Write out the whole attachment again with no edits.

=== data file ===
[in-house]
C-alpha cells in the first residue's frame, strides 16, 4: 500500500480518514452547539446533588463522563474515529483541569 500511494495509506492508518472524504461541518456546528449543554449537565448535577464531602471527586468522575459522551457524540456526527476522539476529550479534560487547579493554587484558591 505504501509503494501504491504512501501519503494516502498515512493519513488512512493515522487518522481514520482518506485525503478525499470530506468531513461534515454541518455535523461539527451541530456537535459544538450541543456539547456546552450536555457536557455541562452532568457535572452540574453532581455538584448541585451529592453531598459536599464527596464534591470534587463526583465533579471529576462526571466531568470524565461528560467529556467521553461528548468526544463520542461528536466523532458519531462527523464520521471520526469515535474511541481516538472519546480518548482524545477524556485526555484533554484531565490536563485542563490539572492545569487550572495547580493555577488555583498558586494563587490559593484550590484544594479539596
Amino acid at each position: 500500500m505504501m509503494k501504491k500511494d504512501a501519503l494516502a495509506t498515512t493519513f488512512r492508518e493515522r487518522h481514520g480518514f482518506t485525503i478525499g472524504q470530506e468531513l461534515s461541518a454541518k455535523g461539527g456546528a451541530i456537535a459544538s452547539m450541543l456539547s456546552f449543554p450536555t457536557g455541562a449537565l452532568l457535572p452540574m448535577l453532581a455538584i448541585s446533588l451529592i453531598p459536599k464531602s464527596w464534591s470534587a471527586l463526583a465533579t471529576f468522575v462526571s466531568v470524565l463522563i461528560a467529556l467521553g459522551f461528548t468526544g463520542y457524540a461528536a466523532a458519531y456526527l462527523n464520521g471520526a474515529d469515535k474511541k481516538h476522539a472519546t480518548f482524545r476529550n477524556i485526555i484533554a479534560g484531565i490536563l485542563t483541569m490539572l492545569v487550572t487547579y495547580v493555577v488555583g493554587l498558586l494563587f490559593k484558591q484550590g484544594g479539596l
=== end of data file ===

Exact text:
[in-house]
C-alpha cells in the first residue's frame, strides 16, 4: 500500500480518514452547539446533588463522563474515529483541569 500511494495509506492508518472524504461541518456546528449543554449537565448535577464531602471527586468522575459522551457524540456526527476522539476529550479534560487547579493554587484558591 505504501509503494501504491504512501501519503494516502498515512493519513488512512493515522487518522481514520482518506485525503478525499470530506468531513461534515454541518455535523461539527451541530456537535459544538450541543456539547456546552450536555457536557455541562452532568457535572452540574453532581455538584448541585451529592453531598459536599464527596464534591470534587463526583465533579471529576462526571466531568470524565461528560467529556467521553461528548468526544463520542461528536466523532458519531462527523464520521471520526469515535474511541481516538472519546480518548482524545477524556485526555484533554484531565490536563485542563490539572492545569487550572495547580493555577488555583498558586494563587490559593484550590484544594479539596
Amino acid at each position: 500500500m505504501m509503494k501504491k500511494d504512501a501519503l494516502a495509506t498515512t493519513f488512512r492508518e493515522r487518522h481514520g480518514f482518506t485525503i478525499g472524504q470530506e468531513l461534515s461541518a454541518k455535523g461539527g456546528a451541530i456537535a459544538s452547539m450541543l456539547s456546552f449543554p450536555t457536557g455541562a449537565l452532568l457535572p452540574m448535577l453532581a455538584i448541585s446533588l451529592i453531598p459536599k464531602s464527596w464534591s470534587a471527586l463526583a465533579t471529576f468522575v462526571s466531568v470524565l463522563i461528560a467529556l467521553g459522551f461528548t468526544g463520542y457524540a461528536a466523532a458519531y456526527l462527523n464520521g471520526a474515529d469515535k474511541k481516538h476522539a472519546t480518548f482524545r476529550n477524556i485526555i484533554a479534560g484531565i490536563l485542563t483541569m490539572l492545569v487550572t487547579y495547580v493555577v488555583g493554587l498558586l494563587f490559593k484558591q484550590g484544594g479539596l